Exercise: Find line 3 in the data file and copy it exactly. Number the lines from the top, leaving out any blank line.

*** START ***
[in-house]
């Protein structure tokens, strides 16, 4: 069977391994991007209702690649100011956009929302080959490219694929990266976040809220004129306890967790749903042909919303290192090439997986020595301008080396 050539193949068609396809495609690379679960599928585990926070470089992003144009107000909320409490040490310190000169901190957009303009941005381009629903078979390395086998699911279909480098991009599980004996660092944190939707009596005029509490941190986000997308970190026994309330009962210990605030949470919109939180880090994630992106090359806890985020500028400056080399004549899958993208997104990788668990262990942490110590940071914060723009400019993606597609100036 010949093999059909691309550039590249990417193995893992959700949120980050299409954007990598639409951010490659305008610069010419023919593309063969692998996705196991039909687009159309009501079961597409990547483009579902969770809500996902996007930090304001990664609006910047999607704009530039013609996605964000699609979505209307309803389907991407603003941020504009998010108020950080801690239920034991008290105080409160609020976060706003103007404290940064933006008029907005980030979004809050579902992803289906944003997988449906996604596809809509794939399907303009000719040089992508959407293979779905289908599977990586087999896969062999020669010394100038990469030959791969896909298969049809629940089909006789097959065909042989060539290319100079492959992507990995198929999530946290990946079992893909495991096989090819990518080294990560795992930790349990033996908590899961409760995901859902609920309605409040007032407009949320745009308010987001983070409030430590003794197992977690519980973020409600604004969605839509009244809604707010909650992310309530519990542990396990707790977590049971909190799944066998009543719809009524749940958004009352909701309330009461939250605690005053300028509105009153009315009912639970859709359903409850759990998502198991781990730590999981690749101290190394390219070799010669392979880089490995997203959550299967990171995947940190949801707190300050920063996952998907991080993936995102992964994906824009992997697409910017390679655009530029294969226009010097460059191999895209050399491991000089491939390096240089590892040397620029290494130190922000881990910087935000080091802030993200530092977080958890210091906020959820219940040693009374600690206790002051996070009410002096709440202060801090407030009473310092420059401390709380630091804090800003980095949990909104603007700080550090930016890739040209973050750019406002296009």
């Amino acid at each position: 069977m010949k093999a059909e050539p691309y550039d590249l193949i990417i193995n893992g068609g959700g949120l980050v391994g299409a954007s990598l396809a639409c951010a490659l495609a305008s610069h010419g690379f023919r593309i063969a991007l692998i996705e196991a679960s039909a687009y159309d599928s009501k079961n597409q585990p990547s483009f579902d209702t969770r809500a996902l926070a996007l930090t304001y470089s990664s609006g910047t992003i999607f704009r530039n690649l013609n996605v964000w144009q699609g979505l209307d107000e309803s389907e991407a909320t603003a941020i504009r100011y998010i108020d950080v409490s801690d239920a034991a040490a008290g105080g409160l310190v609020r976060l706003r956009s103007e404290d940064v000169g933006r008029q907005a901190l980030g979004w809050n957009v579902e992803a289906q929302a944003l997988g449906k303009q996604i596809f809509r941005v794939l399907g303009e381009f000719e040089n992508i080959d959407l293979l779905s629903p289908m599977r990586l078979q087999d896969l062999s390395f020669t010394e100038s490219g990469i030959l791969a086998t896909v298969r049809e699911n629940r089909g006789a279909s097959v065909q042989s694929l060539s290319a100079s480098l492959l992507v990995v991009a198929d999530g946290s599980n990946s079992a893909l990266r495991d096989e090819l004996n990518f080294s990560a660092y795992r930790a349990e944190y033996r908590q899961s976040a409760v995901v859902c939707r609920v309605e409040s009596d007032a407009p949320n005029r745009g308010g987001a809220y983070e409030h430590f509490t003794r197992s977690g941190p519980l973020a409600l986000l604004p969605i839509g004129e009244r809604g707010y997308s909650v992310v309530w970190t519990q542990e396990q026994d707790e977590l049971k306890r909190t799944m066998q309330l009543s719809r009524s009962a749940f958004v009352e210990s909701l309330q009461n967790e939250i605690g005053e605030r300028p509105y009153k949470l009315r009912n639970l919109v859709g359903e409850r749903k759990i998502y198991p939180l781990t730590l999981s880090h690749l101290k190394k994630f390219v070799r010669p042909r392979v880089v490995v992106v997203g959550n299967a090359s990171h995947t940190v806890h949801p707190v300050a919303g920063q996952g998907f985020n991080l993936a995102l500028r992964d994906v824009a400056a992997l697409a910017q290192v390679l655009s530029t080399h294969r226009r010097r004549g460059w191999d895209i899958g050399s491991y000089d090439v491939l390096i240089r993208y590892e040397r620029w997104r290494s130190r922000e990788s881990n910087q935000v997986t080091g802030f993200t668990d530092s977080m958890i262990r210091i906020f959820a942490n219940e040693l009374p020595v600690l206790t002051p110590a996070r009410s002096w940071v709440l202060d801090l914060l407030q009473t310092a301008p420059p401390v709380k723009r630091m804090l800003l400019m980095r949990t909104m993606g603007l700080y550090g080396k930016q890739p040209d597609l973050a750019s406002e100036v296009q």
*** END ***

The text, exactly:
């Amino acid at each position: 069977m010949k093999a059909e050539p691309y550039d590249l193949i990417i193995n893992g068609g959700g949120l980050v391994g299409a954007s990598l396809a639409c951010a490659l495609a305008s610069h010419g690379f023919r593309i063969a991007l692998i996705e196991a679960s039909a687009y159309d599928s009501k079961n597409q585990p990547s483009f579902d209702t969770r809500a996902l926070a996007l930090t304001y470089s990664s609006g910047t992003i999607f704009r530039n690649l013609n996605v964000w144009q699609g979505l209307d107000e309803s389907e991407a909320t603003a941020i504009r100011y998010i108020d950080v409490s801690d239920a034991a040490a008290g105080g409160l310190v609020r976060l706003r956009s103007e404290d940064v000169g933006r008029q907005a901190l980030g979004w809050n957009v579902e992803a289906q929302a944003l997988g449906k303009q996604i596809f809509r941005v794939l399907g303009e381009f000719e040089n992508i080959d959407l293979l779905s629903p289908m599977r990586l078979q087999d896969l062999s390395f020669t010394e100038s490219g990469i030959l791969a086998t896909v298969r049809e699911n629940r089909g006789a279909s097959v065909q042989s694929l060539s290319a100079s480098l492959l992507v990995v991009a198929d999530g946290s599980n990946s079992a893909l990266r495991d096989e090819l004996n990518f080294s990560a660092y795992r930790a349990e944190y033996r908590q899961s976040a409760v995901v859902c939707r609920v309605e409040s009596d007032a407009p949320n005029r745009g308010g987001a809220y983070e409030h430590f509490t003794r197992s977690g941190p519980l973020a409600l986000l604004p969605i839509g004129e009244r809604g707010y997308s909650v992310v309530w970190t519990q542990e396990q026994d707790e977590l049971k306890r909190t799944m066998q309330l009543s719809r009524s009962a749940f958004v009352e210990s909701l309330q009461n967790e939250i605690g005053e605030r300028p509105y009153k949470l009315r009912n639970l919109v859709g359903e409850r749903k759990i998502y198991p939180l781990t730590l999981s880090h690749l101290k190394k994630f390219v070799r010669p042909r392979v880089v490995v992106v997203g959550n299967a090359s990171h995947t940190v806890h949801p707190v300050a919303g920063q996952g998907f985020n991080l993936a995102l500028r992964d994906v824009a400056a992997l697409a910017q290192v390679l655009s530029t080399h294969r226009r010097r004549g460059w191999d895209i899958g050399s491991y000089d090439v491939l390096i240089r993208y590892e040397r620029w997104r290494s130190r922000e990788s881990n910087q935000v997986t080091g802030f993200t668990d530092s977080m958890i262990r210091i906020f959820a942490n219940e040693l009374p020595v600690l206790t002051p110590a996070r009410s002096w940071v709440l202060d801090l914060l407030q009473t310092a301008p420059p401390v709380k723009r630091m804090l800003l400019m980095r949990t909104m993606g603007l700080y550090g080396k930016q890739p040209d597609l973050a750019s406002e100036v296009q």